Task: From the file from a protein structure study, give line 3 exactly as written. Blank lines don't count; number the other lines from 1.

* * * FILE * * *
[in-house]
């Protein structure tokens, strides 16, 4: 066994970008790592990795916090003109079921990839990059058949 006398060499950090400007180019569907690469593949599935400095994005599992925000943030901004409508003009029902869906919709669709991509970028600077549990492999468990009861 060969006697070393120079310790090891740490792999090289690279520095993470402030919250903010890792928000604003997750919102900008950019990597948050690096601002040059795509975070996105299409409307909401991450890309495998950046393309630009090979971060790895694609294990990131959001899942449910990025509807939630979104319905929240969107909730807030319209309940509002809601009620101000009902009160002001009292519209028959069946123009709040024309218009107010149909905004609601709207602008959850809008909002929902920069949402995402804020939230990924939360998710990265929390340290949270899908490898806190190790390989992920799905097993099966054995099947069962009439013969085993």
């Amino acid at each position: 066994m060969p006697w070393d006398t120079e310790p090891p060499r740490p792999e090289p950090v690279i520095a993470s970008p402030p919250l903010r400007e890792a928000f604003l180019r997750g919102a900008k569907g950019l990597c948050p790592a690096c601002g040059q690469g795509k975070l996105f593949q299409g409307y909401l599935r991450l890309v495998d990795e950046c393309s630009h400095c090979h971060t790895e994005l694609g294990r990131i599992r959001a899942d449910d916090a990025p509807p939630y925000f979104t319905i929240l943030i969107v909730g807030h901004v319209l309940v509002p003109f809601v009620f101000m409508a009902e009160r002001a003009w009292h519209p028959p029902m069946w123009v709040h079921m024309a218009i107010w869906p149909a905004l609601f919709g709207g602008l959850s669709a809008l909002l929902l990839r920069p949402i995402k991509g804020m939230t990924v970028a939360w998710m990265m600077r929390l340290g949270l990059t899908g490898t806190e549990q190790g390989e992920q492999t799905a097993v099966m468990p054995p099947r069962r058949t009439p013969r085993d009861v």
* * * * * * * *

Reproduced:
């Amino acid at each position: 066994m060969p006697w070393d006398t120079e310790p090891p060499r740490p792999e090289p950090v690279i520095a993470s970008p402030p919250l903010r400007e890792a928000f604003l180019r997750g919102a900008k569907g950019l990597c948050p790592a690096c601002g040059q690469g795509k975070l996105f593949q299409g409307y909401l599935r991450l890309v495998d990795e950046c393309s630009h400095c090979h971060t790895e994005l694609g294990r990131i599992r959001a899942d449910d916090a990025p509807p939630y925000f979104t319905i929240l943030i969107v909730g807030h901004v319209l309940v509002p003109f809601v009620f101000m409508a009902e009160r002001a003009w009292h519209p028959p029902m069946w123009v709040h079921m024309a218009i107010w869906p149909a905004l609601f919709g709207g602008l959850s669709a809008l909002l929902l990839r920069p949402i995402k991509g804020m939230t990924v970028a939360w998710m990265m600077r929390l340290g949270l990059t899908g490898t806190e549990q190790g390989e992920q492999t799905a097993v099966m468990p054995p099947r069962r058949t009439p013969r085993d009861v």